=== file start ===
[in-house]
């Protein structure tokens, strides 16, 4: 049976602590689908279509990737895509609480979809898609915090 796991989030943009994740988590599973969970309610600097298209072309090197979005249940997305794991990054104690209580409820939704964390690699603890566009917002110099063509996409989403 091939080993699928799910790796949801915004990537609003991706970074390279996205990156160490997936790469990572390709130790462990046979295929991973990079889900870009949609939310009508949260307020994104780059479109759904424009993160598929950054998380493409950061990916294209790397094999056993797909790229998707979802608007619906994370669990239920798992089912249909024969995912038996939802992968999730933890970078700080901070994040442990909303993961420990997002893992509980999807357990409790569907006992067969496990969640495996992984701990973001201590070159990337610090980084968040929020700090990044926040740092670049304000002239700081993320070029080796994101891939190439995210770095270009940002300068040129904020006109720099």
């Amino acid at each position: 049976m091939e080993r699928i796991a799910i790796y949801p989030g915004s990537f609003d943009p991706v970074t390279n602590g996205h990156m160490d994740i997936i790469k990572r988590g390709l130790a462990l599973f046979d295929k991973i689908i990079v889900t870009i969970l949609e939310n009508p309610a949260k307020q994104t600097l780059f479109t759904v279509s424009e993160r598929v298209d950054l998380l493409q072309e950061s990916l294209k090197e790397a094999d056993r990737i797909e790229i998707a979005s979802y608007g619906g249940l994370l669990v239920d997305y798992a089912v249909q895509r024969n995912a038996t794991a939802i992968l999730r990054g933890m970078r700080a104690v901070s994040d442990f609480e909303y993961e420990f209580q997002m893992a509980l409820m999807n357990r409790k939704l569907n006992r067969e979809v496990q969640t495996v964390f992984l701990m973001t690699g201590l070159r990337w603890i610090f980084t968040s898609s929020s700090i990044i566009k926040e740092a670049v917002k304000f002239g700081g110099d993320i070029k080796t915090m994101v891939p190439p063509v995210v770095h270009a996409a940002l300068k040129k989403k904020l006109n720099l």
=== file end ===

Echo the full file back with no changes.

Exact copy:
[in-house]
């Protein structure tokens, strides 16, 4: 049976602590689908279509990737895509609480979809898609915090 796991989030943009994740988590599973969970309610600097298209072309090197979005249940997305794991990054104690209580409820939704964390690699603890566009917002110099063509996409989403 091939080993699928799910790796949801915004990537609003991706970074390279996205990156160490997936790469990572390709130790462990046979295929991973990079889900870009949609939310009508949260307020994104780059479109759904424009993160598929950054998380493409950061990916294209790397094999056993797909790229998707979802608007619906994370669990239920798992089912249909024969995912038996939802992968999730933890970078700080901070994040442990909303993961420990997002893992509980999807357990409790569907006992067969496990969640495996992984701990973001201590070159990337610090980084968040929020700090990044926040740092670049304000002239700081993320070029080796994101891939190439995210770095270009940002300068040129904020006109720099």
């Amino acid at each position: 049976m091939e080993r699928i796991a799910i790796y949801p989030g915004s990537f609003d943009p991706v970074t390279n602590g996205h990156m160490d994740i997936i790469k990572r988590g390709l130790a462990l599973f046979d295929k991973i689908i990079v889900t870009i969970l949609e939310n009508p309610a949260k307020q994104t600097l780059f479109t759904v279509s424009e993160r598929v298209d950054l998380l493409q072309e950061s990916l294209k090197e790397a094999d056993r990737i797909e790229i998707a979005s979802y608007g619906g249940l994370l669990v239920d997305y798992a089912v249909q895509r024969n995912a038996t794991a939802i992968l999730r990054g933890m970078r700080a104690v901070s994040d442990f609480e909303y993961e420990f209580q997002m893992a509980l409820m999807n357990r409790k939704l569907n006992r067969e979809v496990q969640t495996v964390f992984l701990m973001t690699g201590l070159r990337w603890i610090f980084t968040s898609s929020s700090i990044i566009k926040e740092a670049v917002k304000f002239g700081g110099d993320i070029k080796t915090m994101v891939p190439p063509v995210v770095h270009a996409a940002l300068k040129k989403k904020l006109n720099l």